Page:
How Do Women Define 'Success' vs. How Society Defines It?

AP Photo/J. David Ake, File

As my friend and colleague Jeff Charles wrote on Monday, a conversation was sparked about how women need their own Jordan Peterson figure, a morality guide that can cut through the noise of modern social norms to uncover a more real, substantial life that offers fulfillment. Not some new age method of achieving success and happiness, mind you. Peterson's approach doesn't contain any frills or uncover any secrets. It's really just bare bones, bread-and-butter lifestyle changes one can make that have been proven to work over the course of generations. 

But women don't seem to have that. As Charles wrote, women would do well with a figure like Peterson of their own, but would likely benefit from taking their eyes off of international figures and putting them more on local figures. This isn't a bad idea. In the case of things that hit closest to home, including the self, local is always better, whether it's politics or personal ordeals. 

But that said, the suggestion that sparked the "female Jordan Peterson" conversation came from Jaimee Marshall at The Blaze where she said: 

Why, then, do women seem less happy than ever? They may be thriving materially, but spiritually, they're lost. Women are navigating uncharted territory, growing up in an overtly sex-positive society where "professions" like prostitution and pornography have been destigmatized if not outright encouraged. A wide ideological gap is forming between the sexes, with dates resembling uneasy diplomatic negotiations more than romantic meet-cutes.

Every week, a new "normie" woman seems to go viral on X by posting a video in which she confesses, often in tears, that she’s at the end of her rope. Trapped in unfruitful cycles of self-sabotage intermixed with unsavory digital footprints, a short-term mating strategy that won't lead to long-term commitment, and an absence of deeper meaning beyond dopamine hits via social media, they have a mass psychosis of learned helplessness.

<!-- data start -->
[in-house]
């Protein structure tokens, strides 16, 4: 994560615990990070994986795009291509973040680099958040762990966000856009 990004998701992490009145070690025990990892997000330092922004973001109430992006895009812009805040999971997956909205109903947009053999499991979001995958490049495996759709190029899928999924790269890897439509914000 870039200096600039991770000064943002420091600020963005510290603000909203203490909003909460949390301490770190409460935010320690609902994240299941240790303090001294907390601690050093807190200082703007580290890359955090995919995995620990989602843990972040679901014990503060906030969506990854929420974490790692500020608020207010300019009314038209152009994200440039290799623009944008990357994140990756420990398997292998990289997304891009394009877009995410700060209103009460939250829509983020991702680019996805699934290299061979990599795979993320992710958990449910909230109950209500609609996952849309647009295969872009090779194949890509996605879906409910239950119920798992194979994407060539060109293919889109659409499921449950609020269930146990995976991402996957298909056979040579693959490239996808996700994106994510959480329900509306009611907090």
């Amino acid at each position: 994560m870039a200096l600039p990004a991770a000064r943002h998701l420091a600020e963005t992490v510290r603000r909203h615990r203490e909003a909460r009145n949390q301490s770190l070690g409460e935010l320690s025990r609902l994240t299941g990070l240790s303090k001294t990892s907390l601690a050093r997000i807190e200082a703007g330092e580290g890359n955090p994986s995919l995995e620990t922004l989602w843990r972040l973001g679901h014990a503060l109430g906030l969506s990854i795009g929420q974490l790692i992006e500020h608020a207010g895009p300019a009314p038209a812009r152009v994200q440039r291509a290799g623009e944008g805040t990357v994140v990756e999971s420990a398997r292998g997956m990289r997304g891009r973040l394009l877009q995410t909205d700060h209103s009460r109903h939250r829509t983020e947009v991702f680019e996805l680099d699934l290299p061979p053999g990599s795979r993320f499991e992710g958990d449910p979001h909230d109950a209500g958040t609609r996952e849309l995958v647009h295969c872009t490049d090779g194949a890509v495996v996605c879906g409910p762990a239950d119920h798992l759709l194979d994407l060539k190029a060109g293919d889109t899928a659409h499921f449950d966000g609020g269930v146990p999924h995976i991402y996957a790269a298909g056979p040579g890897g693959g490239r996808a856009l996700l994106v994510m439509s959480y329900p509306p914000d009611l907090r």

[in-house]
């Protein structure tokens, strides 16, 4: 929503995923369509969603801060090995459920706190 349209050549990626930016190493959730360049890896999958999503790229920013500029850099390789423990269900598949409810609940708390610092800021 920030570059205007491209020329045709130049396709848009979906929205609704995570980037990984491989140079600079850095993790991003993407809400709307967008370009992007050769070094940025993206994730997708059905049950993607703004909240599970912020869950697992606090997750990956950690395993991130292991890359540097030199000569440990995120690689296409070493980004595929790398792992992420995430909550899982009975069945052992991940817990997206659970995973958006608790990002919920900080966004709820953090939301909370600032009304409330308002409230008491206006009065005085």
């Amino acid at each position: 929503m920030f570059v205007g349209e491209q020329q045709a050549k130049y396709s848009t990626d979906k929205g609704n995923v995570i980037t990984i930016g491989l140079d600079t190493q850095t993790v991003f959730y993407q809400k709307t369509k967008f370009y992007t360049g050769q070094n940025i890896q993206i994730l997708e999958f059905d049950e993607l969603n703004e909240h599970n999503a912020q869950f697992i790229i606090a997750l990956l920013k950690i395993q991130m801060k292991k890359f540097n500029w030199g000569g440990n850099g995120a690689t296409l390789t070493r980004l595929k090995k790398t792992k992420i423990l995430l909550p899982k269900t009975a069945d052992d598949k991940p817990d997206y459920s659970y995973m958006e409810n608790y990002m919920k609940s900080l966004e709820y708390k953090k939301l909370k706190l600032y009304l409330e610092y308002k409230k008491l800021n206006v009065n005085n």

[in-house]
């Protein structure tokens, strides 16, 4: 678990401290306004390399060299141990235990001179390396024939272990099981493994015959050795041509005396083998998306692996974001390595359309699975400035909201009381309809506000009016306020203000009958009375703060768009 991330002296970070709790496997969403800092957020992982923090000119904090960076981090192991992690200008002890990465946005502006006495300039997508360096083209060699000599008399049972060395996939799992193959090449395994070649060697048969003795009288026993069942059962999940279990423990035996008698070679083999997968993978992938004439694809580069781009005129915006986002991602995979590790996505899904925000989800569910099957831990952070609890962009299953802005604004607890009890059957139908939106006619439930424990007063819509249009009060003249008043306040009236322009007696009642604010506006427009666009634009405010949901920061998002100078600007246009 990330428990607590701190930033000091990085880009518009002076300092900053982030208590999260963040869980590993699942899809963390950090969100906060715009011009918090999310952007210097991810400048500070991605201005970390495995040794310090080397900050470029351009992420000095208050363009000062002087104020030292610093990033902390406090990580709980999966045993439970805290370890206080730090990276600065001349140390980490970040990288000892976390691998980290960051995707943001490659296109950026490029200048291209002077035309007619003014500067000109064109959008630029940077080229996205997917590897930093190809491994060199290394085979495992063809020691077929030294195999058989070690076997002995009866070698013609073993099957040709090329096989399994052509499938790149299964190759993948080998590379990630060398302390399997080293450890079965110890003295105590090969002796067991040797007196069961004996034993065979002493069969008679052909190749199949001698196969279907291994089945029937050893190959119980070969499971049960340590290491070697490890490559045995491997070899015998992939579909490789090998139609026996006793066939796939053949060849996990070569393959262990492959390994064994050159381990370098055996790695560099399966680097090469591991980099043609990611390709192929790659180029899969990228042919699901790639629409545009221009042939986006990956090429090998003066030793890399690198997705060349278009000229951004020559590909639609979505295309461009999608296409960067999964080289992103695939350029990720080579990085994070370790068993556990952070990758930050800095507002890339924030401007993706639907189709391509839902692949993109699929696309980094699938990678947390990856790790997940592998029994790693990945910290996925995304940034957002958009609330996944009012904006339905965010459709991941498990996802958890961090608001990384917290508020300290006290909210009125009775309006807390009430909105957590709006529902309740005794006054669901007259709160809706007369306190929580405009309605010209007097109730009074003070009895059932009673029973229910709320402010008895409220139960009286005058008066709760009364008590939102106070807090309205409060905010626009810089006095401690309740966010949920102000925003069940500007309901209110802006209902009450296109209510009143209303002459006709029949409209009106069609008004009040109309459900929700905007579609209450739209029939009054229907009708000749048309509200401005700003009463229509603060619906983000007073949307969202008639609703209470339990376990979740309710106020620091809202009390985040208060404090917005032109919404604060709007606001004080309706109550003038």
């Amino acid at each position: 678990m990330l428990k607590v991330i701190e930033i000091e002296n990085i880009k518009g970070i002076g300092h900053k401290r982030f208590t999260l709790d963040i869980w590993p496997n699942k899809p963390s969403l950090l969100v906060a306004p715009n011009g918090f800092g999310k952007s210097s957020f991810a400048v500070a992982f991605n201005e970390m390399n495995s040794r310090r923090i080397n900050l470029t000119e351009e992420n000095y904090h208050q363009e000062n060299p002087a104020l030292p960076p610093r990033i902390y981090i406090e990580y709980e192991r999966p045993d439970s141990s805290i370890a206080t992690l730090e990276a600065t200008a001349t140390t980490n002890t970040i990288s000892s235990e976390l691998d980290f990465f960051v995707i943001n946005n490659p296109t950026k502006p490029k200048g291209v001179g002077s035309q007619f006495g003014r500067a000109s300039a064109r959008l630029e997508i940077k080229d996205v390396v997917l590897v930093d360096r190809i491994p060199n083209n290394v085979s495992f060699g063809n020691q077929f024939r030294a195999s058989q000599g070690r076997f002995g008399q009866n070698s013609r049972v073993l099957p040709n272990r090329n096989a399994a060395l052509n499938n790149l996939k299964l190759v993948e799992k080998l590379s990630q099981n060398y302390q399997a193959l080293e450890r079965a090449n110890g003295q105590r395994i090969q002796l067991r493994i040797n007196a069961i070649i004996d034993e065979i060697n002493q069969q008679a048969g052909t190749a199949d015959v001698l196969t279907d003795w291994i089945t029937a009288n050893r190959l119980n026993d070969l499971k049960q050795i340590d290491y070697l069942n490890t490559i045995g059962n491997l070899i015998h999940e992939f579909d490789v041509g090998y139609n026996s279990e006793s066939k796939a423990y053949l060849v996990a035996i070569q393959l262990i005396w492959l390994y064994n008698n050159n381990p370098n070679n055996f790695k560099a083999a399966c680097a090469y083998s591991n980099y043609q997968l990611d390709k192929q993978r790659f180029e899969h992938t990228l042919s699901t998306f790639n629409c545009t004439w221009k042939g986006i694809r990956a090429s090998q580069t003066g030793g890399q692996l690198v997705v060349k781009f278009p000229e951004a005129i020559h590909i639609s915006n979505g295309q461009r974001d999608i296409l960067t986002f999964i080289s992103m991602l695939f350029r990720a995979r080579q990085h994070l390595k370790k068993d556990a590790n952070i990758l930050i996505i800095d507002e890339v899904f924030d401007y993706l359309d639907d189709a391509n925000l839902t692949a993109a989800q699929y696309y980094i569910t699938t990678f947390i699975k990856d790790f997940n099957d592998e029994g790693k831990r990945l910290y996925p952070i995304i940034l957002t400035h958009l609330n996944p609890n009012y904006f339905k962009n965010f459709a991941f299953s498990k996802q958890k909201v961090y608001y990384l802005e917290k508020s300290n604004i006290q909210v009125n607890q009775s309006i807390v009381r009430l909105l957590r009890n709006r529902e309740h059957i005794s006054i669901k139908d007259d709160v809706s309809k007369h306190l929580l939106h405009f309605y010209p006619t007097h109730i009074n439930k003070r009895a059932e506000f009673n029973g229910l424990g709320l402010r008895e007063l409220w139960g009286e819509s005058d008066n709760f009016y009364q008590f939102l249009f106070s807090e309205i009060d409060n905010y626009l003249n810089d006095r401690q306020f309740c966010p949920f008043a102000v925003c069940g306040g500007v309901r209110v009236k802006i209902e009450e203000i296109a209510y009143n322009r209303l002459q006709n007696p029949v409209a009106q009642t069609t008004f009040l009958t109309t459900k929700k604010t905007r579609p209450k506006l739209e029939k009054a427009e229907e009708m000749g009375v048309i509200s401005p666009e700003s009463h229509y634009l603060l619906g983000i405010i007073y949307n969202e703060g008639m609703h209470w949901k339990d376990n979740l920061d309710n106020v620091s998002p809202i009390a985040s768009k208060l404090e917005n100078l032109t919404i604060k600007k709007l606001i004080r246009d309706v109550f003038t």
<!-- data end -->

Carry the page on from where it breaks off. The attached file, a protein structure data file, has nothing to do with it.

She's not wrong. Women are confessing they are more unhappy than ever in today's modern era. This isn't a secret. Studies and polls have all concluded that women just aren't having a good time anymore. 

Truth be told, it's a topic I've been interested in for some time. Women are more successful today than they've ever been in history. There are more female college graduates than men, they out-earn men in many major cities, they're far more successful in the corporate world than ever before, but despite all of this, women are stressed, unhappy, and consistently reporting they're depressed. 

When these kinds of things happen, my immediate thought is that we need to get down to core programming. What natural urge or tendency given to us by God is being violated? For women, that's been pretty obvious, but it's not something that's acceptable to talk about in mainstream society. In fact, the pressure from mainstream society to not discuss the natural tendencies of women is so heavy that women who display "traditional" lifestyles of being a housewife and raising the children results in quite a bit of backlash. Chiefs kicker Harrison Butker's mere suggestion that the most important thing women will ever do is raise a family was met with such vitriol and anger that he became a mainstream villain overnight and the subject of endless angry think pieces from the media.